Another Government Failure: Ethanol

From NCPA:
Ethanol’s advocates have long argued that increasing the amount used in
gasoline would be a boon to the economy, reduce our dependence on
foreign oil and improve air quality.
Yet, more than two decades and tens of billions of dollars in subsidies,
tax credits and fuel mandates have done little other than enrich the
agribusinesses that produce ethanol, says H. Sterling Burnett, a senior
fellow with the National Center for Policy Analysis.
Indeed, the economic impact of ethanol subsidies is negative. One report
by the U.S. Agriculture department determined that every $1 spent
subsidizing ethanol costs consumers more than $4.
There are several reasons for this, says Burnett:
o Every bushel of corn devoted to ethanol production leaves less
for human consumption and animal feed — thus people pay more for
corn, beef, poultry and pork than they would absent the
o And prices for other goods are also higher since farmers, in
pursuit of lucrative subsidies, devote more acreage to corn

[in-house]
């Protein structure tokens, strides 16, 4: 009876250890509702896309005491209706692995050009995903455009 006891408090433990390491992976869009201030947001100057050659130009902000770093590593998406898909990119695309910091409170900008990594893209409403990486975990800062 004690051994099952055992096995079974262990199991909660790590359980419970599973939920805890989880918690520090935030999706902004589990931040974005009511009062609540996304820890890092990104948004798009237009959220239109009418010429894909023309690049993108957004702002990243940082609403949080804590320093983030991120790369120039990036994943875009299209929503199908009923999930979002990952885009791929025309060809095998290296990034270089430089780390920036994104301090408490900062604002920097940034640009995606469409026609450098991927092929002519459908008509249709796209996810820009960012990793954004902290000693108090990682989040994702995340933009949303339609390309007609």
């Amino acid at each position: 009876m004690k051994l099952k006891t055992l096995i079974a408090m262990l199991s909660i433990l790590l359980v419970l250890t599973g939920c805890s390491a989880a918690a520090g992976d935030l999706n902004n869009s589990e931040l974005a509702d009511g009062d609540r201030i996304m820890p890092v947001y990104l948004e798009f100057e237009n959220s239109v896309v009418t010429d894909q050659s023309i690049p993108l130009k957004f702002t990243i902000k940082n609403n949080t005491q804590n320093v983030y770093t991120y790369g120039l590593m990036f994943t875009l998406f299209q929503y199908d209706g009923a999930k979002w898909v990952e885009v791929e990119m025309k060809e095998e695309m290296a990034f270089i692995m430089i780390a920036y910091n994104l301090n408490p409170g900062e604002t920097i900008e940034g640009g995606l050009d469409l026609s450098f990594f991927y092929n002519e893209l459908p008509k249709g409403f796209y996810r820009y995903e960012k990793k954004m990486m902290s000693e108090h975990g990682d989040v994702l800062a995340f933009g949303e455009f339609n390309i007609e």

rather than other, unsubsidized, produce.
o Additionally, the costs of growing, distilling and blending
ethanol into gasoline makes it cost 51 cents more per gallon to
produce than regular gasoline.
The clamor for increased use of ethanol also raises the specter of the
current problems surrounding the use of MTBE, the fuel additive that oil
producers began blending with gasoline in the mid-1990s to meet stricter
clean-air standards. Although not carcinogenic in humans, MTBE has
caused huge problems recently because it leaks from storage tanks and
contaminates local water supplies.
Absent federal subsidies and mandates, ethanol would likely disappear
from the marketplace. Like so much of the pork Congress bestows upon
special interests, ethanol is bad for the economy, consumers and the
environment, says Burnett.
Source: H. Sterling Burnett, “Ethanol benefits makers, legislators who
support their cause,” Billings Gazette, June 5, 2005.